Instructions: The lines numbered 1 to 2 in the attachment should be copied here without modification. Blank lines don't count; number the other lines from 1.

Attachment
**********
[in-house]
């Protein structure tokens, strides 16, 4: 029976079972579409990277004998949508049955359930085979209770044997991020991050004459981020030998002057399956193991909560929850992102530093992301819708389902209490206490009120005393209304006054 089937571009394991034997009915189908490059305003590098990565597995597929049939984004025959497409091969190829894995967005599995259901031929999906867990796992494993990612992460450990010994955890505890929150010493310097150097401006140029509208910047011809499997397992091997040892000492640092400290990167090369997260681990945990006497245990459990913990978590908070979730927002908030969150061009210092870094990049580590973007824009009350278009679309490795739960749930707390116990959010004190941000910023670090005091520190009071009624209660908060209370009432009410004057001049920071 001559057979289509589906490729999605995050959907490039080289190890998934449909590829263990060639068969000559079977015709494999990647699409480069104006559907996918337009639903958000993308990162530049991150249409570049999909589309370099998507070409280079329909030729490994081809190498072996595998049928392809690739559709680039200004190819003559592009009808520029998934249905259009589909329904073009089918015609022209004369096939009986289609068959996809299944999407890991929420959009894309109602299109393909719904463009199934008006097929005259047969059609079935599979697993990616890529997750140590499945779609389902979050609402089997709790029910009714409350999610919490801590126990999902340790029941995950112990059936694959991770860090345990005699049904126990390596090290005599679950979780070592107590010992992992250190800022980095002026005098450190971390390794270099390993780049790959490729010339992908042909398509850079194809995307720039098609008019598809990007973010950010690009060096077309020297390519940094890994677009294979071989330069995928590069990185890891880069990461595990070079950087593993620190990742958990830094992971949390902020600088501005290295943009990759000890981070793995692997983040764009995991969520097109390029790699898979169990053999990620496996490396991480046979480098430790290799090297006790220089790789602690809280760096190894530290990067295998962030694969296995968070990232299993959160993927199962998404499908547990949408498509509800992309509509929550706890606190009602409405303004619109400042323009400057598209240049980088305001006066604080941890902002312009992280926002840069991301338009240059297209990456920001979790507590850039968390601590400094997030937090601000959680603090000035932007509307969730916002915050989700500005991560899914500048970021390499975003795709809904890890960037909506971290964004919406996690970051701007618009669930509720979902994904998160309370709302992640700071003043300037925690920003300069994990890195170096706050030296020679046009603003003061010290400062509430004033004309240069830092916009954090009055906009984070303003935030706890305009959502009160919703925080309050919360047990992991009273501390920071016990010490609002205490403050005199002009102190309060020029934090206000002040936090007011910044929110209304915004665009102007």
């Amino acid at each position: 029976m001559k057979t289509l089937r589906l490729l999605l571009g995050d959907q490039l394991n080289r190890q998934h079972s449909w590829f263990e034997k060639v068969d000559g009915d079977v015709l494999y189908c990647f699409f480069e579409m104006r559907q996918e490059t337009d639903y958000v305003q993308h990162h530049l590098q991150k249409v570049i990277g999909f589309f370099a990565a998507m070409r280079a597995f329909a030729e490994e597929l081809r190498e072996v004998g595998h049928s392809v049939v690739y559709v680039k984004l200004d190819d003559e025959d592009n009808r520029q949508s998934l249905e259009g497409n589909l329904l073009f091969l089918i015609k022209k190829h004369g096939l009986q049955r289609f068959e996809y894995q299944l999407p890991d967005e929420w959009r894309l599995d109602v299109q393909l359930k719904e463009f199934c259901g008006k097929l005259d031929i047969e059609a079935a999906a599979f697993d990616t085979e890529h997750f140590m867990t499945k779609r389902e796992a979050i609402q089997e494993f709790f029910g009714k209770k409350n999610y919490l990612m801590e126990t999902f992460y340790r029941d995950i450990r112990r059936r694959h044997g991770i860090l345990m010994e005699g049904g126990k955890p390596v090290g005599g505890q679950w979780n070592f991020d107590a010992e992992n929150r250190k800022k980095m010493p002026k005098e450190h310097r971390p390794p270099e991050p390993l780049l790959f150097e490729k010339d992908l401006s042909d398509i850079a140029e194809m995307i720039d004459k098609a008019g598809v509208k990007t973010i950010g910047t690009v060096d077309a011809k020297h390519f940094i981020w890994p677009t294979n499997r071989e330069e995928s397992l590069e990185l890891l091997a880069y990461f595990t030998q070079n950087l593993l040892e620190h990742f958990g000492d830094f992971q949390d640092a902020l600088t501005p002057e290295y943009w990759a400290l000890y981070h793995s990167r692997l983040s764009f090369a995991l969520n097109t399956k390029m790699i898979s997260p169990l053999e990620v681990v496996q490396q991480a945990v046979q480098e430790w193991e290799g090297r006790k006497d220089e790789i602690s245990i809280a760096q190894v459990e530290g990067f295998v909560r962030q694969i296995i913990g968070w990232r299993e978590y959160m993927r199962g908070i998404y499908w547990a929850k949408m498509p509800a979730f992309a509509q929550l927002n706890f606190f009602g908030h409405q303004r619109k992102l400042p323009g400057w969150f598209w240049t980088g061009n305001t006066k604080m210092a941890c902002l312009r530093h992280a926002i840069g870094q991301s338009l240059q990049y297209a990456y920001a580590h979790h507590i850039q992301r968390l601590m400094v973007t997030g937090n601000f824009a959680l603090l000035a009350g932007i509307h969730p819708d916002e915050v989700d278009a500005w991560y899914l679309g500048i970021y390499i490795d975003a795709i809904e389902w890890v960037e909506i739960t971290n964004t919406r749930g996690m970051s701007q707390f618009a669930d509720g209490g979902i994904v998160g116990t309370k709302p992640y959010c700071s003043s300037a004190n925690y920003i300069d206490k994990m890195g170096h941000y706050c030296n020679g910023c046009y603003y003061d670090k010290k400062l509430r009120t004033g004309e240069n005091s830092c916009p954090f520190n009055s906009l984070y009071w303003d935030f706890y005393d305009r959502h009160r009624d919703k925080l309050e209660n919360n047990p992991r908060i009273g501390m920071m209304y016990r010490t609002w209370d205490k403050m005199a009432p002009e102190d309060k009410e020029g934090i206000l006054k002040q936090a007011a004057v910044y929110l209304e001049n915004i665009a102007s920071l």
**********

[in-house]
């Protein structure tokens, strides 16, 4: 029976079972579409990277004998949508049955359930085979209770044997991020991050004459981020030998002057399956193991909560929850992102530093992301819708389902209490206490009120005393209304006054 089937571009394991034997009915189908490059305003590098990565597995597929049939984004025959497409091969190829894995967005599995259901031929999906867990796992494993990612992460450990010994955890505890929150010493310097150097401006140029509208910047011809499997397992091997040892000492640092400290990167090369997260681990945990006497245990459990913990978590908070979730927002908030969150061009210092870094990049580590973007824009009350278009679309490795739960749930707390116990959010004190941000910023670090005091520190009071009624209660908060209370009432009410004057001049920071 001559057979289509589906490729999605995050959907490039080289190890998934449909590829263990060639068969000559079977015709494999990647699409480069104006559907996918337009639903958000993308990162530049991150249409570049999909589309370099998507070409280079329909030729490994081809190498072996595998049928392809690739559709680039200004190819003559592009009808520029998934249905259009589909329904073009089918015609022209004369096939009986289609068959996809299944999407890991929420959009894309109602299109393909719904463009199934008006097929005259047969059609079935599979697993990616890529997750140590499945779609389902979050609402089997709790029910009714409350999610919490801590126990999902340790029941995950112990059936694959991770860090345990005699049904126990390596090290005599679950979780070592107590010992992992250190800022980095002026005098450190971390390794270099390993780049790959490729010339992908042909398509850079194809995307720039098609008019598809990007973010950010690009060096077309020297390519940094890994677009294979071989330069995928590069990185890891880069990461595990070079950087593993620190990742958990830094992971949390902020600088501005290295943009990759000890981070793995692997983040764009995991969520097109390029790699898979169990053999990620496996490396991480046979480098430790290799090297006790220089790789602690809280760096190894530290990067295998962030694969296995968070990232299993959160993927199962998404499908547990949408498509509800992309509509929550706890606190009602409405303004619109400042323009400057598209240049980088305001006066604080941890902002312009992280926002840069991301338009240059297209990456920001979790507590850039968390601590400094997030937090601000959680603090000035932007509307969730916002915050989700500005991560899914500048970021390499975003795709809904890890960037909506971290964004919406996690970051701007618009669930509720979902994904998160309370709302992640700071003043300037925690920003300069994990890195170096706050030296020679046009603003003061010290400062509430004033004309240069830092916009954090009055906009984070303003935030706890305009959502009160919703925080309050919360047990992991009273501390920071016990010490609002205490403050005199002009102190309060020029934090206000002040936090007011910044929110209304915004665009102007």